Impacts of the Covid-19 Pandemic on Design
The ways we interact, the ways we work, the ways we think, and the ways we innovate have been indelibly impacted by the pandemic. It has altered many patterns we may have taken for granted. To give some examples, look at the implications this global pandemic has had on design — specifically the interior built-environment.
The CEO of Henrybuilt brought out that although product development may slow down, these spaces of isolation that many individuals are faced with will spur a surplus in creativity for designers. One aspect of user-centered design involves the portrayal of consumer attitudes reflected in the color scheme of a design. The pandemic has surely created a heightened sense of unrest, grief, and anxiety at a scale and scope many have never experienced. This translates to the desire for reassurance, comfort, and peace that corresponds with certain colors. Senior coloring marketer Dee Schlotter points out a return to nature-like color schemes because “these colors promote internal peace in an age where mental and physical well-being are critical.”
Programming in a Home Space
Society can not fail to overlook the risks “essential workers” face, carrying out tasks that benefit so many. But for a moment, consider those that are able to work from home. The pandemic has forced many to adopt office-like conditions in home settings which poses a question: what kind of space are we willing to live and work in now? The importance of acoustic barriers to accommodate everyone working from home and the philosophy of having less so you feel as though you have more space has been emphasized as a result. The pandemic has changed our perspective of looking at a space, as we question whether or not it would be feasible or possible to remain there for an extended period of time.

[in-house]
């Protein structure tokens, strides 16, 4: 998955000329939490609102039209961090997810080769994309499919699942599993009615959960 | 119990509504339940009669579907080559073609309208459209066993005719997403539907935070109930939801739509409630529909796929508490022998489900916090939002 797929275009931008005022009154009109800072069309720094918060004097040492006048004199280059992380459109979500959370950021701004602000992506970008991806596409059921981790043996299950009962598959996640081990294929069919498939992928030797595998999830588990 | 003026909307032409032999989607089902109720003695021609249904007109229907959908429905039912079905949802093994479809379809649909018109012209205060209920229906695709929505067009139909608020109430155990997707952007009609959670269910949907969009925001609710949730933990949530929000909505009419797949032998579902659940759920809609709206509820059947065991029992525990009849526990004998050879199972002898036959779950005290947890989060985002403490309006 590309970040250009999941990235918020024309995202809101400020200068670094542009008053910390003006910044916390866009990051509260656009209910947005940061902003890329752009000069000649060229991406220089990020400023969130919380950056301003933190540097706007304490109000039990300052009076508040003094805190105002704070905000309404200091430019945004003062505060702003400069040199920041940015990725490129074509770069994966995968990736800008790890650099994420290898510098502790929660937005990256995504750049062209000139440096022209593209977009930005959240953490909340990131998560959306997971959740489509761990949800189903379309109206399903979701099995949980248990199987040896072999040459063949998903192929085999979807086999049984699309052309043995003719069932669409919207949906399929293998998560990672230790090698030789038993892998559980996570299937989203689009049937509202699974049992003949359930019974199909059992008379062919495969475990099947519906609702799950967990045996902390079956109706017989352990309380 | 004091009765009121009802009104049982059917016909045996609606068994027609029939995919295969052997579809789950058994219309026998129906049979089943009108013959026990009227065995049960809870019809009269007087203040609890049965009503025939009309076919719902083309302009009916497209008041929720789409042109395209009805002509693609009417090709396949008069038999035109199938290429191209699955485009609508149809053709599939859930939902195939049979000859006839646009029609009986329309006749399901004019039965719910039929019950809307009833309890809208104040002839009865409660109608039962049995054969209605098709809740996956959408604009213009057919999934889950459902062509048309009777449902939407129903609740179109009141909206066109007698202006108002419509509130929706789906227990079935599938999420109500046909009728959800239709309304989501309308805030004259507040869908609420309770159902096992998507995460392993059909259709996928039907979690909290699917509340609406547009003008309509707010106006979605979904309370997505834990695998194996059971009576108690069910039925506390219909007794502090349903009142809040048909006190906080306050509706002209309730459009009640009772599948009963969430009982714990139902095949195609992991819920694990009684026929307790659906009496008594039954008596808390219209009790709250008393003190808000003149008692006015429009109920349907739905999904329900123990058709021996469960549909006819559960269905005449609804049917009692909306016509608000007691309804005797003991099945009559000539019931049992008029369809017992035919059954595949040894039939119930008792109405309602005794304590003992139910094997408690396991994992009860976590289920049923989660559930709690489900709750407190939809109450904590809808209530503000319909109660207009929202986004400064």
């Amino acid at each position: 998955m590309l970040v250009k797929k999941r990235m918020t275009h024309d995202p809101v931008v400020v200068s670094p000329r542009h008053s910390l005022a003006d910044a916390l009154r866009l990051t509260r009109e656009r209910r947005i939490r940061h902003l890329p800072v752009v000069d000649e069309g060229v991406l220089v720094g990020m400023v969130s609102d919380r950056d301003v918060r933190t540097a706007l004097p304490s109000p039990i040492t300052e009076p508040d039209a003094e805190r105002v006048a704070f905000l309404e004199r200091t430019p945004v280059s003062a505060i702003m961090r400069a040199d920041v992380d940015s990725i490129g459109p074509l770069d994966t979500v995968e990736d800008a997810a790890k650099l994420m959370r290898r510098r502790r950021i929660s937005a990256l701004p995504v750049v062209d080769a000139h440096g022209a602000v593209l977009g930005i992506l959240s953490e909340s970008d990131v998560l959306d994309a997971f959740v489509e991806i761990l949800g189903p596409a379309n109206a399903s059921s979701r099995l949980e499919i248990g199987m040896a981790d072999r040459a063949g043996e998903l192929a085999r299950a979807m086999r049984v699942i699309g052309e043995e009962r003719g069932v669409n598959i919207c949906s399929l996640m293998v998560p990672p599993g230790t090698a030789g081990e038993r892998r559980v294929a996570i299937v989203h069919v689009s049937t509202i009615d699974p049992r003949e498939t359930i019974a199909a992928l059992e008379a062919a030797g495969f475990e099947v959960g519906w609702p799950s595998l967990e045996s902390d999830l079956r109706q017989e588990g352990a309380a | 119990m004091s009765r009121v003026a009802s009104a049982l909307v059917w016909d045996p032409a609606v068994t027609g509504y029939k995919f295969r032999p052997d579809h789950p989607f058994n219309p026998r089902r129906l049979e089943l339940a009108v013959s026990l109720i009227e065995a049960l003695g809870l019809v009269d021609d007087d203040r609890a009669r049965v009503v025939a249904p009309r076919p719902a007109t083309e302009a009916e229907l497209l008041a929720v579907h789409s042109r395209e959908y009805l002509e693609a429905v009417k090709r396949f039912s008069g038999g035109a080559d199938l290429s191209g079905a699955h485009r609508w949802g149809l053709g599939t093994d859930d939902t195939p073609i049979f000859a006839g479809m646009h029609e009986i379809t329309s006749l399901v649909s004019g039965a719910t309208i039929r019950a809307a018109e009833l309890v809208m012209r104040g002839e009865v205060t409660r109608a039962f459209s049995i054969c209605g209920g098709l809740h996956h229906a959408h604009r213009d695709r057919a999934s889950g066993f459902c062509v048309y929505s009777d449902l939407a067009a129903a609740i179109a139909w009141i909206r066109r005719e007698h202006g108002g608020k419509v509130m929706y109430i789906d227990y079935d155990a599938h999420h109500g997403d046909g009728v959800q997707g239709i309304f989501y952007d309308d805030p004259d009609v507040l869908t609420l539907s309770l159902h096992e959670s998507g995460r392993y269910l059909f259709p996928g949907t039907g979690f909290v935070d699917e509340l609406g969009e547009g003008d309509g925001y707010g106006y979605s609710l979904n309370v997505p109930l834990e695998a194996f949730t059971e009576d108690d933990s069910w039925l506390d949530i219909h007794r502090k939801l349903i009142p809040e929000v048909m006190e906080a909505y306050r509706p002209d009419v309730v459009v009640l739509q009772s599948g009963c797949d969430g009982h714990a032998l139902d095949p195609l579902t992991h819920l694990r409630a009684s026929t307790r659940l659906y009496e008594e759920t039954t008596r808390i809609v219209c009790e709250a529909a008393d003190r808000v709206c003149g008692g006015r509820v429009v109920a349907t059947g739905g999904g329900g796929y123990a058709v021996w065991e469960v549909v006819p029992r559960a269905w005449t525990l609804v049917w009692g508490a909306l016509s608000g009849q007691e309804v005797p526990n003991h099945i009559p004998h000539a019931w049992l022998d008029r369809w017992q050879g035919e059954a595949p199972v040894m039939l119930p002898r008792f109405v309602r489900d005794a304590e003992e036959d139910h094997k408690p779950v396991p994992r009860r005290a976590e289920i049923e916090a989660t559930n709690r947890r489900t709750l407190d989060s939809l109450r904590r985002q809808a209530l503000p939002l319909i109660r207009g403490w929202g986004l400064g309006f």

In 1933, the Paimio Sanatorium in Finland was a facility designed by Hugo Alvar Henrik to function as a sort of medical instrument given the tuberculosis outbreak of that time. Thought was given to the geometry of the walls, the lighting of the rooms, the surfaces of the ceilings all set to work in tandem and eradicate the spread of the disease. That outbreak gave rise to modern architecture, and it is not far off to think that Covid-19 pandemic can have the same effect. Many express that the space necessary for quarantine is defensive with “taped lines and plexiglass walls segmenting the outside world into zones of socially distanced safety” according to the New Yorker. Grocery stores have altered the flow of people and the distances between aisles as a result.
As we experience this shift in how society experiences design in the built-environment, it will be interesting to see what patterns remain.